Marcella Hazan, the grande dame of Italian cookery, writes with such authority (or crankiness, depending on your point of view) that when she instructs you to use beef stock for your delicate risotto of spring vegetables, that chicken stock reduces too sharply and simply will not do, you buy beef stock. You think twice, maybe three times about it, but you just tamp down any instincts of your own and buy the beef stock.
And you know what? She was right. It worked. I did take a few liberties with her recipe, opting to keep the asparagus as crisp as I could and throwing in some fresh peas, but the rest is as Marcella intended. Signora Hazan also notes, helpfully, that with more ethereal flavorings (seafoods or spring vegetables, say) risotto is best prepared in the Venetian style, very slack and almost soupy; bolder ingredients (mushrooms, sausage) warrant a tighter consistency. My attempt had a fine layering of flavor (rich stock, Parmigiana-Reggiano, and a gentle underpinning of green) and a creamy, firm-to-the-bite texture, but the risotto ended up a little tighter than I was going for. Try, try again.
I served this as a main dish one night, and leftovers as a smaller course with halibut the next, reheating it on the stove and adding a little stock to loosen it up again. For a beautiful vegetarian main, you could certainly replace the beef stock with mushroom or vegetable broth, though if Marcella comes knocking on your door, I had nothing to do with it.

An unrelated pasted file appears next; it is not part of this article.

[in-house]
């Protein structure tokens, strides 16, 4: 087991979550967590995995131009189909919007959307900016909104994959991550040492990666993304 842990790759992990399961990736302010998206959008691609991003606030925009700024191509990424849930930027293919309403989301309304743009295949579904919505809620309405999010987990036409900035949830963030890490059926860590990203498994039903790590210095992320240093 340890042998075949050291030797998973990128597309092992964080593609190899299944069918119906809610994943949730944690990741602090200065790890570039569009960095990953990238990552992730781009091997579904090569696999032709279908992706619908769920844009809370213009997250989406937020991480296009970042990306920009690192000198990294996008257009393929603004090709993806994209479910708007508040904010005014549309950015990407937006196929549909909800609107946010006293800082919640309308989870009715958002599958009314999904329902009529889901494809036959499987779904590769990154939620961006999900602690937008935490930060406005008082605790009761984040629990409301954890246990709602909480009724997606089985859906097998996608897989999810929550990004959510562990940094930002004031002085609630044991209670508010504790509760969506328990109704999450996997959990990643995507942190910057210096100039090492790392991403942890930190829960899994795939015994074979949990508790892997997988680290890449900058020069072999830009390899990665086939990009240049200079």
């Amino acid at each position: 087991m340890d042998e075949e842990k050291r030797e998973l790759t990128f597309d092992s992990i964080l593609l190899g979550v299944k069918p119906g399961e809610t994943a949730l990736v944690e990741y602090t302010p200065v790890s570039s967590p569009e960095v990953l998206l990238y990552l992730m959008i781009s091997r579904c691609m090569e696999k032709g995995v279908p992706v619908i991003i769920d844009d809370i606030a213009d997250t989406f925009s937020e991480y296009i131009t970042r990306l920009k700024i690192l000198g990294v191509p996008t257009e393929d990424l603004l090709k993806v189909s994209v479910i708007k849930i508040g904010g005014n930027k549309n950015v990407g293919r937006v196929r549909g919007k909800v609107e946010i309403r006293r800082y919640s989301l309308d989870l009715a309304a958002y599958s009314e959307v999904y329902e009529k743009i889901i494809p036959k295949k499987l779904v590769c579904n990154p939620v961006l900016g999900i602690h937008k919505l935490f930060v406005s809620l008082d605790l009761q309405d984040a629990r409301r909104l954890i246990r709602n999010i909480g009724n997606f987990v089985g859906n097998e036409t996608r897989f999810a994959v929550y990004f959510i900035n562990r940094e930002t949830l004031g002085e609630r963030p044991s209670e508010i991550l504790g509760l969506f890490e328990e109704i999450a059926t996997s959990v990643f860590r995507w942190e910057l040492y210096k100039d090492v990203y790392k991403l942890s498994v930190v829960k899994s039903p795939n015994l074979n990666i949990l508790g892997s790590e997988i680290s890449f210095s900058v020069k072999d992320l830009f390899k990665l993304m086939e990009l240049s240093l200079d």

Risotto with Asparagus & Peas
adapted from Marcella Hazan’s Essentials of Classic Italian Cooking, 1992
- 1 lb asparagus
- 1/2 lb shelling peas in their pods
- 2 C Arborio rice
- salt and pepper
- 3 Tbsp butter
- 2 Tbsp olive oil
- 2 Tbsp onion, minced
- 1/4 C Parmigiana-Reggiano
- 1 Tbsp flat-leaf parsley, finely chopped
- 32 oz stock
Snap off the woody ends from the asparagus and discard. Peel any very thick stalks, if needed. Shell the peas. In a pan large enough for the asparagus to lay flat, fill with water 2″ up the sides and add a tablespoon of salt. (Don’t add the asparagus yet.) Put over medium-high heat until simmering. Add asparagus and cover for 3-4 minutes. Remove the asparagus and reserve the blanching water.
When cool enough to handle, cut the asparagus tips 1 1/4″ – 1 1/2″ from the top. Cut the stalks in 1/2″ pieces. In a medium pot, measure out the blanching liquid and add enough stock to make 6 cups total. Bring to a slow, steady simmer on a back burner.
Add the butter, olive oil and onion in a broad, heavy-bottomed pot. Over medium-high, cook the onion until translucent and softened. Add the rice, coating the grains. Add 1/2 C of simmering broth, stirring constantly with a wooden spoon. Stir until all the liquid is absorbed, then add another ladleful of broth, maintaining the heat at a “lively pace”. Continue to scrape the bottom and sides of the pot to keep the rice from sticking. Continue adding the stock and stirring carefully (turn down the heat if you’re at risk of scorching the rice), adding the vegetables when half of the broth has been added.
After about 20 minutes, check the rice for doneness. When done, the risotto will be tender but firm to the bite; aim for a creamy, loose (but not runny) consistency overall. Add the Parmesan; taste and correct for salt. Stir in the parsley. Transfer to a platter and serve right away.